This post was initially going to be an article to promote a great initiative – Multicultural Ambassador, an initiative which, as part of the City’s Open Kraków programme, seeks to recognise and award the title of Multicultural Ambassador, to NGO’s, groups or individuals ‘working for intercultural dialogue’ – ‘The aim of the competition is to promote cultural, ethnic and religious diversity as well as the integration of the residents of Krakow and the circles of foreigners.’
Instead however, it is a huge disappointment and missed opportunity, that ONLY submissions for nominees submitted in Polish will be accepted, thus depriving a large proportion, arguably the majority of foreigners in the community the chance to easily propose worthy nominees, which fundamentally devalues the whole process.
According to the Otwarty Kraków website :-
The translation of the procedure (card and application) is for information purposes only.
In accordance with the applicable regulations prevailing on the territory of the Republic of Poland, only documents submitted in Polish language and on the original forms have legal effect. Documents submitted in a foreign language should be translated into Polish.
In effect, if you, as a member of the Kraków community, wished to submit a proposal nominating an individual or group then you need to be able to write in Polish, or hope to have a friend who can give up the time to translate your application or pay to have it done.
UPDATE: I shared my frustration with the Otwarty Krakow Team, that by applying the Polish legal requirement to only accept applications in Polish, debarred the majority of foreigners from easily taking part. They replied:
“Unfortunately, despite our efforts, the document that we submit to the Multicultural Ambassador must be in Polish and on the Polish form. We can not change it because this is the Polish law.
For our part, we will be assisting in translating and volunteering by our office. We also hope that Team members will be helpful. Please send us your texts if you can not find anyone who will complete the form in Polish.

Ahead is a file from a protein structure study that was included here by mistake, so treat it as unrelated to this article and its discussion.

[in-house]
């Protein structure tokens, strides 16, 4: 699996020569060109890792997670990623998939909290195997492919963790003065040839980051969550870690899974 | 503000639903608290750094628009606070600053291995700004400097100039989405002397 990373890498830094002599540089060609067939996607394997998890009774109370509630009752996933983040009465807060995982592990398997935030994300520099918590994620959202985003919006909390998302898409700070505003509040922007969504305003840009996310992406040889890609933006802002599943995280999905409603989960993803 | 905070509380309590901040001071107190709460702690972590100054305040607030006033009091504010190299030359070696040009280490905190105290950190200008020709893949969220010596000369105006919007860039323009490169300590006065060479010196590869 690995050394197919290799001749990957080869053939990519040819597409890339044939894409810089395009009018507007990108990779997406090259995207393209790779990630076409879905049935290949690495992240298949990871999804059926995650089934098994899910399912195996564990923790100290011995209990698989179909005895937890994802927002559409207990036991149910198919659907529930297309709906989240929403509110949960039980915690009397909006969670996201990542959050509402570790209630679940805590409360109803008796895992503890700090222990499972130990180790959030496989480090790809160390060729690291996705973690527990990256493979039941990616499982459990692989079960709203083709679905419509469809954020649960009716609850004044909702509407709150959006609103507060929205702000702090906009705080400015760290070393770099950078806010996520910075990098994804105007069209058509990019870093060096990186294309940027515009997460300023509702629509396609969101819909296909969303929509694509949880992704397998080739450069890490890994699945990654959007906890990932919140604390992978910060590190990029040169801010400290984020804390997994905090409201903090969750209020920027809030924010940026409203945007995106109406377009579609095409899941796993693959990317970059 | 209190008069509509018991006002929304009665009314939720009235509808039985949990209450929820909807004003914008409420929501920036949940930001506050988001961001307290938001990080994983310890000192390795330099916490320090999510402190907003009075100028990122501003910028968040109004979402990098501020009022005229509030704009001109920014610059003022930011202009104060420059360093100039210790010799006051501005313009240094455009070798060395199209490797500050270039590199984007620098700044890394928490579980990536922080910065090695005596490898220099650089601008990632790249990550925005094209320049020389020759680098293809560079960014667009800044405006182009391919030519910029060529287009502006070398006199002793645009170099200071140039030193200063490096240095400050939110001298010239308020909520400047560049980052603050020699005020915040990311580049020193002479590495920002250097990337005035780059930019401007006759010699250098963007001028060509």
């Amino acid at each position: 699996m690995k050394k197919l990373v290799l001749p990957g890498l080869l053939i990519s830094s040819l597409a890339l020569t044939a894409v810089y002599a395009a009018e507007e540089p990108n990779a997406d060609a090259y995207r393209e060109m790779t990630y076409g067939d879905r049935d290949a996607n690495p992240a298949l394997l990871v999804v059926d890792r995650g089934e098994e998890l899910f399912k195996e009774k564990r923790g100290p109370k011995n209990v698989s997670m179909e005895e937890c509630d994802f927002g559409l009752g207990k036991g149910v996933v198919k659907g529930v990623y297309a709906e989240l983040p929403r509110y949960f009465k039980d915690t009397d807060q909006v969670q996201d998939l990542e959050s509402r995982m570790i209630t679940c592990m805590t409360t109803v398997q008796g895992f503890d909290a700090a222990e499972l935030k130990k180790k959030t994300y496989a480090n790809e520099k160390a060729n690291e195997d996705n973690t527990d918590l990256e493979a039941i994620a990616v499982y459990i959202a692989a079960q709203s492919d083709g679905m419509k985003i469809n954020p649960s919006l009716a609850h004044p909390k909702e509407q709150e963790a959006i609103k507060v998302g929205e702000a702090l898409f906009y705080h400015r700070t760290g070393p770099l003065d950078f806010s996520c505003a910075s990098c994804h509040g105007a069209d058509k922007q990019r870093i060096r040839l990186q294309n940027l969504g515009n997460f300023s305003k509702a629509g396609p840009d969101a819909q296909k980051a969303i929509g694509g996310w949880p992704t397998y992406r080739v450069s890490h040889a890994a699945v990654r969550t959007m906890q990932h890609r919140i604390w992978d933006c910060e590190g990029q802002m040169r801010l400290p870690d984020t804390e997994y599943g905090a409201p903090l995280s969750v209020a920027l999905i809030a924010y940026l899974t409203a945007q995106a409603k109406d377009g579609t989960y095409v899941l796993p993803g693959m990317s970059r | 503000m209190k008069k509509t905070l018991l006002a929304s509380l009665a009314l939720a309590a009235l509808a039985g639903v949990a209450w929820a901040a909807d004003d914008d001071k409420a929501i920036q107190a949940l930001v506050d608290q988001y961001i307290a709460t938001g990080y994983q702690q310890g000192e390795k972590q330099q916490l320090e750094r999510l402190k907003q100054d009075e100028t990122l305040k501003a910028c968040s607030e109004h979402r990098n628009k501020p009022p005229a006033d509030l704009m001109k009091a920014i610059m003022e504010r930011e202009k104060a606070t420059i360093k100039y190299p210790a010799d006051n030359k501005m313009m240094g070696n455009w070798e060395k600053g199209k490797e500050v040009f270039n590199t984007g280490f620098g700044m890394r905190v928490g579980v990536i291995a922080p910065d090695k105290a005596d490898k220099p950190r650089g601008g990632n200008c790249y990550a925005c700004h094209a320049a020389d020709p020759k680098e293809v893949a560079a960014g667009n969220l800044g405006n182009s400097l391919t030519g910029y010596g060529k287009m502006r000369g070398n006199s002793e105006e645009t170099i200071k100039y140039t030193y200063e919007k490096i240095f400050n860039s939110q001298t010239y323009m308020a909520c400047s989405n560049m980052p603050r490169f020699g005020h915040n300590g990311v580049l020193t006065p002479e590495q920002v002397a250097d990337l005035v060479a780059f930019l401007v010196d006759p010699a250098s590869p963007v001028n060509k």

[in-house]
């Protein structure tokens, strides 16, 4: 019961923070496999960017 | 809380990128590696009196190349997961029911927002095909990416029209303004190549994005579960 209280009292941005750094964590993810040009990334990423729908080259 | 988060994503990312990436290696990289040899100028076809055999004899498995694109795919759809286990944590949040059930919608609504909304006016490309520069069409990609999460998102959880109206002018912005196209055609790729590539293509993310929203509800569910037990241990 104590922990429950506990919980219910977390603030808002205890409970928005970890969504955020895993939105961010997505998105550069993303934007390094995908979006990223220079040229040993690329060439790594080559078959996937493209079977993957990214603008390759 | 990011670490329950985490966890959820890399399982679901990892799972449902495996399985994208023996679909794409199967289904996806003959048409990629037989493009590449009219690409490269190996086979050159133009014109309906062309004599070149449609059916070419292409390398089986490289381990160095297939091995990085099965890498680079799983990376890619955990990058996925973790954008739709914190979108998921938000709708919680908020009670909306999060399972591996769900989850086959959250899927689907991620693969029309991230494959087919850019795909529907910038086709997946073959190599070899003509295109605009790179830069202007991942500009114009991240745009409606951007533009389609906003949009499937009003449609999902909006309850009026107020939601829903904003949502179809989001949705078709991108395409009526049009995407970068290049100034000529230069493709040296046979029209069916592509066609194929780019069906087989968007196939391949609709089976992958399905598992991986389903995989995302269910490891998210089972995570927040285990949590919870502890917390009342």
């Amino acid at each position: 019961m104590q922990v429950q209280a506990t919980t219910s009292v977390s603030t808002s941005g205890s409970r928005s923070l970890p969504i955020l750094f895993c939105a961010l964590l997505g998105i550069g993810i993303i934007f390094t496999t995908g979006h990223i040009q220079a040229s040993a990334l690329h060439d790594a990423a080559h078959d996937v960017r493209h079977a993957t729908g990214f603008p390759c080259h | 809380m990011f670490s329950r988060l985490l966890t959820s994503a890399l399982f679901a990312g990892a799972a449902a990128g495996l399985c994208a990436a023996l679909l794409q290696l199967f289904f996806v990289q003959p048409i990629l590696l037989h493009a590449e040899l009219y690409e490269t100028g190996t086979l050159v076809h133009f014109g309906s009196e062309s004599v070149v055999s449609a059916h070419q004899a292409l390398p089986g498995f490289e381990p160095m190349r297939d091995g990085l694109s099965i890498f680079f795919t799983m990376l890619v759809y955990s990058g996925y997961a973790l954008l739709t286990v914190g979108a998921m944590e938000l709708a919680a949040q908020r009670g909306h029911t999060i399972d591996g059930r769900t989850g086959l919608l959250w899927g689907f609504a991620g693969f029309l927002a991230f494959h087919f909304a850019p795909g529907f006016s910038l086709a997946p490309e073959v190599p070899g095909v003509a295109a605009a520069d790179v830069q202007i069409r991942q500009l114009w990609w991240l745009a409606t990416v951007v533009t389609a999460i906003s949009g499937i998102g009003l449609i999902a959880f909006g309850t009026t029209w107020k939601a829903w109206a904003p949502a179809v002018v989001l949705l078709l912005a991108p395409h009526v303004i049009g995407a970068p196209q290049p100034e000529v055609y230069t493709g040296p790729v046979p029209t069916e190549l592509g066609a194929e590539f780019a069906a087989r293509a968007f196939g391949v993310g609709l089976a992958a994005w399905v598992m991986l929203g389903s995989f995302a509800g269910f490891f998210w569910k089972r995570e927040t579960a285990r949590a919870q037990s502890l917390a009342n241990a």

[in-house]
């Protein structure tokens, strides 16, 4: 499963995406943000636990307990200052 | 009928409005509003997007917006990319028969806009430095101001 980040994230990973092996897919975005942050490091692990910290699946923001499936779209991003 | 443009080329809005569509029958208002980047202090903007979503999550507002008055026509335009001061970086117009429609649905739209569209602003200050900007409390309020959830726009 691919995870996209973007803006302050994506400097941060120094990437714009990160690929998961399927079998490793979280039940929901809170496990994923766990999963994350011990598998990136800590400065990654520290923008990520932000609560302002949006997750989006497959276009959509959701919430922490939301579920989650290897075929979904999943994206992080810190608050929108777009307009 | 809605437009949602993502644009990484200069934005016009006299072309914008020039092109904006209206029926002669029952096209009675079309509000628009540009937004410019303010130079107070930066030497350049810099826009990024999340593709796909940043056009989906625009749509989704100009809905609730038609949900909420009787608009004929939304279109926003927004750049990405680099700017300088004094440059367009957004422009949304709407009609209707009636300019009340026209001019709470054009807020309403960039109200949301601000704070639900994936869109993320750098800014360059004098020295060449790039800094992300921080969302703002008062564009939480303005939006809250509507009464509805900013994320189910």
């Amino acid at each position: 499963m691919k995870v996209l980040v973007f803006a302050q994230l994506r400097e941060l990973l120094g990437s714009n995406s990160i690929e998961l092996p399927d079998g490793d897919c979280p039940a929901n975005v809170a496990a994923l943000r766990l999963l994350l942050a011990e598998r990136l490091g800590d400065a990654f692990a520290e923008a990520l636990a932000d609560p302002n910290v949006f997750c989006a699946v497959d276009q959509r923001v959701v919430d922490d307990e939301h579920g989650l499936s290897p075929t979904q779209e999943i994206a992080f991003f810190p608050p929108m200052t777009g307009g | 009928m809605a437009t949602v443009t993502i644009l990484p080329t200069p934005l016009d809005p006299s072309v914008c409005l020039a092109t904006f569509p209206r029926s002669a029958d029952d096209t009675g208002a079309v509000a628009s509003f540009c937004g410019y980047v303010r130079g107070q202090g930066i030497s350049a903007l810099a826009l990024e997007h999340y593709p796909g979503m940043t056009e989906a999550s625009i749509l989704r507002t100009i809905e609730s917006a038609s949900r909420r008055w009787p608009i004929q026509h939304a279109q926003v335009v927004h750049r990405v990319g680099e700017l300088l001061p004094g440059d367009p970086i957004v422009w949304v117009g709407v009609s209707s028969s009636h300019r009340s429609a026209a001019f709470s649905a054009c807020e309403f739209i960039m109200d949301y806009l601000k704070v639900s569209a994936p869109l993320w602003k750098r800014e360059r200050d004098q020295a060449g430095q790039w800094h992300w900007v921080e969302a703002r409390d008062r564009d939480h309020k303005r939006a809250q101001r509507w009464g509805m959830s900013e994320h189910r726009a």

You are right to write that the nominee must agree. (and sign the form) These are the rules that you can not nominate anyone if you do not agree with it. If you have any more questions please write to email@example.com“
Whilst the above response indicates that there will be some assistance given for forms submitted in languages other than Polish, this ‘work around’ has not been published, notwithstanding the above kind offer to help with translations, the official policy and directive remains unchanged.
It’s encouraging to see that the Otwarty Kraków team seem to understand the limitation imposed by having to comply with this law, but still unfortunate that it has to apply to this, especially considering the nature of the initiative and the intended target group, ie foreigners, and those supporting them.
However it is still difficult to avoid the sad irony of an award for multiculturalism, which is part of a wider programme – Open Kraków – which set’s out to make things easier for the International community, debarring non-Polish speakers from recognising good work, which is clearly lost on the authorities, making a mockery of both multiculturalism and openness.
The Candidate Proposal – Application Form, is in itself a very formal lengthy document, and has from our first hand experience put people off, who lost interest on seeing the form, which they felt was too official. Perhaps consideration can and should be given to a less formal and more, dare we say, OPEN, procedure for the next edition of the Multicultural Ambassador procedure. It may be Polish law, but law, logic and common sense don’t always go hand in hand.
The Polish version of the nominee application form can be found here.